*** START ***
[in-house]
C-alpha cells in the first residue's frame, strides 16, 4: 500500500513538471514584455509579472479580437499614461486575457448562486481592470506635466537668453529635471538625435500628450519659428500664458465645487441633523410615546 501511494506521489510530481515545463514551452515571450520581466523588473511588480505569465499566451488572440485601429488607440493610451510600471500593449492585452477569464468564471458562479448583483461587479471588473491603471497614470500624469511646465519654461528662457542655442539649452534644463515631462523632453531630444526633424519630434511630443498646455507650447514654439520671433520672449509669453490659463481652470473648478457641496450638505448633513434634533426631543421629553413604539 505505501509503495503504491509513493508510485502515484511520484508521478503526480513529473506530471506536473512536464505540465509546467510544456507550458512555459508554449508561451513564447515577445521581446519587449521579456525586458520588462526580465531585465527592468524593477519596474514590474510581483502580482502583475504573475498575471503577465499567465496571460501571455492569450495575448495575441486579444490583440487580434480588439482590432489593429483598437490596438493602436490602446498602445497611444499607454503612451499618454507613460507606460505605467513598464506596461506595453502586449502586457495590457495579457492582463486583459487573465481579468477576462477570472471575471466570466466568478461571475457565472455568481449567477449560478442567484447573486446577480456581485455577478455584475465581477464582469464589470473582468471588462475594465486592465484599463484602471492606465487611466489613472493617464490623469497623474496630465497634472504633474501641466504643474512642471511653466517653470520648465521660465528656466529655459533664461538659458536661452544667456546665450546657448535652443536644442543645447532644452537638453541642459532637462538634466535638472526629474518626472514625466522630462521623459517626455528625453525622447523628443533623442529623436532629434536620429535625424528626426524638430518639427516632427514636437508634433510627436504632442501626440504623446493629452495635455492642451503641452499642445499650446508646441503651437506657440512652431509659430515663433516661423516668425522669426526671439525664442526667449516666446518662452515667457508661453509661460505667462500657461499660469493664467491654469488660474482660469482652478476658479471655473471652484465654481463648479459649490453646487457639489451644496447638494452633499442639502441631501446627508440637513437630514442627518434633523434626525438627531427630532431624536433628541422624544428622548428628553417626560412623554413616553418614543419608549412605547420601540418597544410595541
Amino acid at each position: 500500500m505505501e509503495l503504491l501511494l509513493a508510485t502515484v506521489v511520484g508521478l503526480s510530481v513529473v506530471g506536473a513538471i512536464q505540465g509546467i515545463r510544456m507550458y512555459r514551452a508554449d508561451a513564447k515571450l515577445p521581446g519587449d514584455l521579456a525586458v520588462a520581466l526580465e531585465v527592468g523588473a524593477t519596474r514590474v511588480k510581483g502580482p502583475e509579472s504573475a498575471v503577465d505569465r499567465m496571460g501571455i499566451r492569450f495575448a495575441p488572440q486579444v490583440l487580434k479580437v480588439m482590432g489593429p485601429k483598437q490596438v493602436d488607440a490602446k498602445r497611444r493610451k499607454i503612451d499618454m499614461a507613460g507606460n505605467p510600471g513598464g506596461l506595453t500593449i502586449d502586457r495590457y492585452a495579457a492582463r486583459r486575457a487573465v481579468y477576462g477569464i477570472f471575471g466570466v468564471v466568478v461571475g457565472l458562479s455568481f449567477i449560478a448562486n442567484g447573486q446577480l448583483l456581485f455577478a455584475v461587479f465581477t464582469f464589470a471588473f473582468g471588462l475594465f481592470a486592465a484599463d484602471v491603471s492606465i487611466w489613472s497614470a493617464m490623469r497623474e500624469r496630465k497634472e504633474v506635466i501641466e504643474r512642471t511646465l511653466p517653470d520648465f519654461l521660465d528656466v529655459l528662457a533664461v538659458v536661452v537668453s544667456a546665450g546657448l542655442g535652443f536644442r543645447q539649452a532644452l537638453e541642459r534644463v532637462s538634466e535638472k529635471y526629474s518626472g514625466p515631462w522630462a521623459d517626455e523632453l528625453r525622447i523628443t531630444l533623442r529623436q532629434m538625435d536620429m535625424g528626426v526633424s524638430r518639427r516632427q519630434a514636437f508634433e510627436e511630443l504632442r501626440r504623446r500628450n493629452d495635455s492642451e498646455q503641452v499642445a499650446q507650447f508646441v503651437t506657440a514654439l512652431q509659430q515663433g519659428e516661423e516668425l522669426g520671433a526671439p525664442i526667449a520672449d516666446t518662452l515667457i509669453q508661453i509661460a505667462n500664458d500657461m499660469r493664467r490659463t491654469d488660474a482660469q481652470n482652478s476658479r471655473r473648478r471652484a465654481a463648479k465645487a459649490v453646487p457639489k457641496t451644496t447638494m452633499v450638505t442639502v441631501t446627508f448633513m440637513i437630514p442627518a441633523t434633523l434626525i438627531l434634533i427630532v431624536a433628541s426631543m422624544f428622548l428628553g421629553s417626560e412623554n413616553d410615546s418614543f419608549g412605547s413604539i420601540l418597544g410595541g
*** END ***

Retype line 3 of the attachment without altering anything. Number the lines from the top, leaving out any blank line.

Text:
Amino acid at each position: 500500500m505505501e509503495l503504491l501511494l509513493a508510485t502515484v506521489v511520484g508521478l503526480s510530481v513529473v506530471g506536473a513538471i512536464q505540465g509546467i515545463r510544456m507550458y512555459r514551452a508554449d508561451a513564447k515571450l515577445p521581446g519587449d514584455l521579456a525586458v520588462a520581466l526580465e531585465v527592468g523588473a524593477t519596474r514590474v511588480k510581483g502580482p502583475e509579472s504573475a498575471v503577465d505569465r499567465m496571460g501571455i499566451r492569450f495575448a495575441p488572440q486579444v490583440l487580434k479580437v480588439m482590432g489593429p485601429k483598437q490596438v493602436d488607440a490602446k498602445r497611444r493610451k499607454i503612451d499618454m499614461a507613460g507606460n505605467p510600471g513598464g506596461l506595453t500593449i502586449d502586457r495590457y492585452a495579457a492582463r486583459r486575457a487573465v481579468y477576462g477569464i477570472f471575471g466570466v468564471v466568478v461571475g457565472l458562479s455568481f449567477i449560478a448562486n442567484g447573486q446577480l448583483l456581485f455577478a455584475v461587479f465581477t464582469f464589470a471588473f473582468g471588462l475594465f481592470a486592465a484599463d484602471v491603471s492606465i487611466w489613472s497614470a493617464m490623469r497623474e500624469r496630465k497634472e504633474v506635466i501641466e504643474r512642471t511646465l511653466p517653470d520648465f519654461l521660465d528656466v529655459l528662457a533664461v538659458v536661452v537668453s544667456a546665450g546657448l542655442g535652443f536644442r543645447q539649452a532644452l537638453e541642459r534644463v532637462s538634466e535638472k529635471y526629474s518626472g514625466p515631462w522630462a521623459d517626455e523632453l528625453r525622447i523628443t531630444l533623442r529623436q532629434m538625435d536620429m535625424g528626426v526633424s524638430r518639427r516632427q519630434a514636437f508634433e510627436e511630443l504632442r501626440r504623446r500628450n493629452d495635455s492642451e498646455q503641452v499642445a499650446q507650447f508646441v503651437t506657440a514654439l512652431q509659430q515663433g519659428e516661423e516668425l522669426g520671433a526671439p525664442i526667449a520672449d516666446t518662452l515667457i509669453q508661453i509661460a505667462n500664458d500657461m499660469r493664467r490659463t491654469d488660474a482660469q481652470n482652478s476658479r471655473r473648478r471652484a465654481a463648479k465645487a459649490v453646487p457639489k457641496t451644496t447638494m452633499v450638505t442639502v441631501t446627508f448633513m440637513i437630514p442627518a441633523t434633523l434626525i438627531l434634533i427630532v431624536a433628541s426631543m422624544f428622548l428628553g421629553s417626560e412623554n413616553d410615546s418614543f419608549g412605547s413604539i420601540l418597544g410595541g